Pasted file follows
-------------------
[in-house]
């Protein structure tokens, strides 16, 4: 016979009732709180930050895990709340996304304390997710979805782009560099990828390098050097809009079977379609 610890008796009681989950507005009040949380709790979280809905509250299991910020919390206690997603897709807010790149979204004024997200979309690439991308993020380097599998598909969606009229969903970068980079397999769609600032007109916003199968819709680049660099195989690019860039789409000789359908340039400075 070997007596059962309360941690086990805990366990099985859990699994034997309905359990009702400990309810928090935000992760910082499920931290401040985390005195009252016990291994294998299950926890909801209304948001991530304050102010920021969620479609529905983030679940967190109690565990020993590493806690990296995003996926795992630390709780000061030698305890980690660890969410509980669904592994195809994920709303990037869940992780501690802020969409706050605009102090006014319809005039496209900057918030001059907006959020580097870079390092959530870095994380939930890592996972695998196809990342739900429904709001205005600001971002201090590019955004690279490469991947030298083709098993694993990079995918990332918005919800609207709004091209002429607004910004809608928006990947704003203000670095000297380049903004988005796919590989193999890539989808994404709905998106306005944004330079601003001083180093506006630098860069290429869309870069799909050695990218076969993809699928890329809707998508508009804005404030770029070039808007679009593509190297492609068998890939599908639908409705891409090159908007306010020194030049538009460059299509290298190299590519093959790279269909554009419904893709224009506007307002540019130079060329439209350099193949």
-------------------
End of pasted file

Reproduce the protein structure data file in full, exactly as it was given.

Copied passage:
[in-house]
């Protein structure tokens, strides 16, 4: 016979009732709180930050895990709340996304304390997710979805782009560099990828390098050097809009079977379609 610890008796009681989950507005009040949380709790979280809905509250299991910020919390206690997603897709807010790149979204004024997200979309690439991308993020380097599998598909969606009229969903970068980079397999769609600032007109916003199968819709680049660099195989690019860039789409000789359908340039400075 070997007596059962309360941690086990805990366990099985859990699994034997309905359990009702400990309810928090935000992760910082499920931290401040985390005195009252016990291994294998299950926890909801209304948001991530304050102010920021969620479609529905983030679940967190109690565990020993590493806690990296995003996926795992630390709780000061030698305890980690660890969410509980669904592994195809994920709303990037869940992780501690802020969409706050605009102090006014319809005039496209900057918030001059907006959020580097870079390092959530870095994380939930890592996972695998196809990342739900429904709001205005600001971002201090590019955004690279490469991947030298083709098993694993990079995918990332918005919800609207709004091209002429607004910004809608928006990947704003203000670095000297380049903004988005796919590989193999890539989808994404709905998106306005944004330079601003001083180093506006630098860069290429869309870069799909050695990218076969993809699928890329809707998508508009804005404030770029070039808007679009593509190297492609068998890939599908639908409705891409090159908007306010020194030049538009460059299509290298190299590519093959790279269909554009419904893709224009506007307002540019130079060329439209350099193949």